I've always been a devotee of trade fairs, and a quick trip around my desk shows various useful and not-so-useful things I've picked up at them, just as my closet has a few t-shirts for mysterious Taiwanese tech incubators and one from Adobe that, in a fine example of techie arrogance, declares "I know something you don't know." Well, don't we all? But that gets worn only as an undershirt. This year, though, the show was big, both in terms of exhibitors and square footage, although it was as enigmatic as ever in terms of just exactly what some of the stuff was. There was the usual film stuff, the gear pretty to look at, the services not of much use to me. Then there were all the apps for things some people might find necessary, less music sharing than in the past, more stuff of use to businesses. An aisle of future-of-food exhibitors had some interesting folks: a tuna-fish vendor whose product was guaranteed to have no mercury was pitching to pregnant women and kids, and gave me a can of tuna, which will come in useful, although the pitchman said he ate tuna about five days a week, which I thought excessive. Still, he's in the business.  There was also the mysterious Pico Brew, which claims, against all scientific evidence, to be able to make five liters of craft beer out of preassembled ingredient packs from a long list of brewers, in two hours. I don't have much experience making beer, but someone who does asked how you can do a second fermentation in so little time, and now I'm wondering, too. And something calling itself the National Hispanic Cultural Center turned out to be a front for Bueno Foods, who gave me a fistful of coupons and a very interesting cookbook. There were fewer enigmatic stands than usual, although Japan had a row of app developers whose products made no sense at all: "Your stuffed animals can chat with each other!" one booth proclaimed. It was a very long time ago, but I remember having a small menagerie and it never once occurred to me that they weren't chatting with each other when I was away. But then, I had an imagination. I do wonder how that may have changed when I see parents letting smartphones calm their little kids. But that's a rant for another time.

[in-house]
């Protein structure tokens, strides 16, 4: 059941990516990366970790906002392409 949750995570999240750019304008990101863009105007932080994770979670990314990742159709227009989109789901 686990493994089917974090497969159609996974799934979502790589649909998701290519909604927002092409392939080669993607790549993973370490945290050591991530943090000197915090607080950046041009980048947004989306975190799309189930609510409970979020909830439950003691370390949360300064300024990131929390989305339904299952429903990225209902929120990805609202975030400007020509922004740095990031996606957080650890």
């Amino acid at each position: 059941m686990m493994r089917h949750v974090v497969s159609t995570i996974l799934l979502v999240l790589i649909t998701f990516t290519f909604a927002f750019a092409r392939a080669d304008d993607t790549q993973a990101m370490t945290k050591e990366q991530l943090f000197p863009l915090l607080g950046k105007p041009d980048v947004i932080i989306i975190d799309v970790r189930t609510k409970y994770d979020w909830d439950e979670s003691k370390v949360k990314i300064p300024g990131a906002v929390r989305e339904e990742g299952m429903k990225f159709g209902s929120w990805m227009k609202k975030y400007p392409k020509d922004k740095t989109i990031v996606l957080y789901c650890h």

I had some other takeaways from the trade fair. Like this thing. It has a peel-away strip for an adhesive on the back, and is made from some kind of rubber. I have no idea what it is.

Quarter added for scale. 

There were a couple of booths selling clip-on lenses for iPhones, and I was impressed with this one, and even more impressed once I bought it and took it home to play with. There's a wide-angle, a fisheye, a zoom, and a macro lens for extreme closeups which you get by unscrewing the fisheye lens.

A bit unwieldy in that it's hard to carry in your pocket the way your regularly-configured phone can be, but I believe it'll get some use, especially in the next couple of weeks. And out in the atrium of the Convention Center, Mazda, one of the event's sponsors, had a deal whereby if you signed up (I had, in advance) you could get rides within six miles of the event anywhere in town. Anticipating this, I'd parked in front of a friend's house in South Austin and taken Lyft (another sponsor) to Manuel's. Mazda got me back for free. (Which is good, because tricky Lyft was charging a 75% surcharge due to increased demand. At least it wasn't Uber, who, as I noted in January, charged me a super-premium rate with no warning, and who are now trying to unseat an Austin city councilwoman who -- horrors!! -- is trying to get them to do background checks on their drivers. Regulation? Libertarian billionaires will have none of that! Mazda also handed me this when I got my ID bracelet for the rides. Apparently the clip grabs your rearview mirror and your smartphone-cum-GPS fits into it.